by the Rev. Deacon George Snyder
MAY THE WORDS OF MY MOUTH AND THE MEDITATION IN ALL OF OUR HEARTS BE ALWAYS ACCEPTABLE IN YOUR SIGHT, O LORD! YOU ARE OUR STRENGTH; YOU ARE OUR REDEMPTION!
Today is a special Sunday in the church year—and, no, Judy and Jim, I am not referring to the Feast of Super Bowl. Besides, you do know that the Bengals aren’t playing tonight, don’t you. But, more importantly, New England isn’t playing either. What I don’t understand is since neither of those teams is playing, why are they even having a game tonight?
Today is special for three different reasons, and the Sunday actually has three different names indicating that. Today is known variously as
- The Feast of the Purification of the Blessed Virgin Mary
- The Feast of the Presentation of Our Lord Jesus Christ
- and, Candlemas Sunday.
All of those are referred to in today’s Gospel lesson.
Candlemas means the mass of the candles. I suspect most of you have never even heard of Candlemas. I think—that is, I think—I remember hearing it before Father Mike mentioned it to me on Christmas Eve, but I am not sure. Consequently, I had to do some reading over the last couple of weeks.
Candlemas has a long tradition in the Anglican Church, and previously in the Catholic Church. Candlemas occurs forty days after the birth of Jesus. Forty—that special number in Jewish tradition. Since the fortieth day after Christmas changes each year, it only occurs on Sundays every seven years, except as changed by Leap Year. Besides the scarcity of Candlemas Sundays, many churches simply do not celebrate it. I have, to my knowledge, never attended a Candlemas service. On Candlemas Sunday the tradition was to bring all the candles that the church would use during the year into the sanctuary, and bless them for their holy use. Today with electric candles and oil filled candles that tradition hardly seems important.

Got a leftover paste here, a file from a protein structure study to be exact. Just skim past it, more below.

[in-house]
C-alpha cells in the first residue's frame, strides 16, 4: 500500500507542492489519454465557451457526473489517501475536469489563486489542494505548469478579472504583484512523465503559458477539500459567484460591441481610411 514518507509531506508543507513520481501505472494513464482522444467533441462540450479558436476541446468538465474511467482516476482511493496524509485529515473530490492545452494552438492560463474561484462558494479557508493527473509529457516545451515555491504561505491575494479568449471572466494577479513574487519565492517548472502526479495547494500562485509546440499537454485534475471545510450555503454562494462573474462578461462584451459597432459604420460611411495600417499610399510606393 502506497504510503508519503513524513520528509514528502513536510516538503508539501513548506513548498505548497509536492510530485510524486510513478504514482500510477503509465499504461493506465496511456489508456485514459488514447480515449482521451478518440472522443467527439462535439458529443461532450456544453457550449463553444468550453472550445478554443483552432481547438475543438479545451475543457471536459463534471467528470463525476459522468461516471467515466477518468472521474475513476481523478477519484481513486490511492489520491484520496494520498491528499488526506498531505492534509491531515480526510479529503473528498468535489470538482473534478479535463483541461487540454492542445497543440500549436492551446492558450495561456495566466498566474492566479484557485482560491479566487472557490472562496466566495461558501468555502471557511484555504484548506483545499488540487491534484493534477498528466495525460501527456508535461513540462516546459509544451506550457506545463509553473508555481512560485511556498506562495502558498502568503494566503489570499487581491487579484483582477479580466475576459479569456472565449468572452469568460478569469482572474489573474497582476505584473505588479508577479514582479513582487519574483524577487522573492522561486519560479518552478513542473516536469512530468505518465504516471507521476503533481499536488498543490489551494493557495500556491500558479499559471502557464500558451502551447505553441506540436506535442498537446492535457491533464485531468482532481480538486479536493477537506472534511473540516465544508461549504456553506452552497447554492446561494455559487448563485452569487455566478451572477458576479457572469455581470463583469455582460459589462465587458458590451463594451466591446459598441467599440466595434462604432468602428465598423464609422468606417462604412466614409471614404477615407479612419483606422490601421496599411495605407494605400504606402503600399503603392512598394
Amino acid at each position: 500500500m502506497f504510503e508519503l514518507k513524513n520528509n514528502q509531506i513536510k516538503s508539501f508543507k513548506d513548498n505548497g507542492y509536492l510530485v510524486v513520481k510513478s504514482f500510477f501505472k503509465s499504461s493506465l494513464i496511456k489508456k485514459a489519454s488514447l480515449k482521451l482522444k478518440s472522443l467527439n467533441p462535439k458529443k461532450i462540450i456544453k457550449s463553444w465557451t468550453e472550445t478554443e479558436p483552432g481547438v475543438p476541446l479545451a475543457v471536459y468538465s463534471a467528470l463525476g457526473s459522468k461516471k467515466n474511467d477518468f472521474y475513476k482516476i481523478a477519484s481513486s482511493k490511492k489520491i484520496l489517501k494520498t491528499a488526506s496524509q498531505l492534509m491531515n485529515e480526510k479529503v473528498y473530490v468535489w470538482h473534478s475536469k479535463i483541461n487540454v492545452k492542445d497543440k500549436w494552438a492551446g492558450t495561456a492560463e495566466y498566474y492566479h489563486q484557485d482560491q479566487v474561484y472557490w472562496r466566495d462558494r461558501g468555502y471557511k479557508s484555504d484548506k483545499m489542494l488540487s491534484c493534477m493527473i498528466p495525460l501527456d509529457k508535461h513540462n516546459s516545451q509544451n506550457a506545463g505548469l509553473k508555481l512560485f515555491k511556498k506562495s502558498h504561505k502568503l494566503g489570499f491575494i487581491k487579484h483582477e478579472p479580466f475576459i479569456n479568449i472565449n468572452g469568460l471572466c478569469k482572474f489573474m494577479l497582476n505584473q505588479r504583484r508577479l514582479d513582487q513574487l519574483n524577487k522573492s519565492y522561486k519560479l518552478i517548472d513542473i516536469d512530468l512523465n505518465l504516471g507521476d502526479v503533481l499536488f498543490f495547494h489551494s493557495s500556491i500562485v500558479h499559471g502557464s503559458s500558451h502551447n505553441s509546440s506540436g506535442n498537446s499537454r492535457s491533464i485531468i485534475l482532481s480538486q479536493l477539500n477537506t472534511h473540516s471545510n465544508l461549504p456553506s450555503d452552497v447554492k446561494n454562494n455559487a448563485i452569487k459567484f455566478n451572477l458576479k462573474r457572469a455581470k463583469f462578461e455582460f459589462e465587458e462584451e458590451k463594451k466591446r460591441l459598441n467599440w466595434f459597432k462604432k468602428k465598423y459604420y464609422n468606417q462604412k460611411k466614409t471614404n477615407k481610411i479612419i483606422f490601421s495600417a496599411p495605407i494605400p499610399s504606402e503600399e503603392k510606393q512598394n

Candles were very important to the ancients. They were the only source of light both in their homes and in the church service, but there is more to it than that. The ancients, and even those who lived up through the Middle Ages, used candles as protection against plagues, illnesses, and famines. For Christians, there is another importance attached to candles. During those ancient times, people often felt lonely, lost; they were afraid as if they were facing the world on their own without anyone to help them.
Isn’t the same still true of us? Who is going to be there to help when my insurance company refuses to pay for my treatment? Who is going to be there when I lose my job because the factory is moving to Mexico? Who is going to be there to help when my unemployment insurance runs out? We can use that “Who is going to be there” questions for hundreds of situations.
That fear of being alone, all changed with the birth of the Babe of Bethlehem because when Jesus came, he came giving his light to the world with his message that we would lead all of God’s children to the Father, and that he would be with them always. We still light candles today during our church service—not because we need their light. Dayton, Power and Light takes care of that for us. We use the candles to remind us that even if we feel the world closing in on us, if we feel lost because of all the troubles that every man and woman has to face in their lifetime, we are still not alone. Christ Jesus is there to lead us. The candles remind us that Jesus dispelled all darkness from the world.
In addition to Candlemas, we celebrate the Feast of the Purification of Blessed Virgin Mary and the Feast of the Presentation of Our Lord Jesus Christ today. Jewish tradition dictated that a family with a new child had to present itself in the temple exactly forty days after the birth of the child. That is what is happening into today’s Gospel lesson. Joseph took Mary and the child to the temple to fulfill ancient laws. Jewish tradition said that following the birth of a child, the mother was ritualistically impure. Since she was impure, she was supposed to be separated from the world; only after the purification ceremony could the mother once again partake of Jewish religious tradition.
I don’t think the purification ceremony is of much interest to modern Christians. However, something else occurs in that visit to the temple that is important to us. Simeon was a righteous and devout man. He had been told by the Holy Spirit that he would not see death until he had seen the Messiah.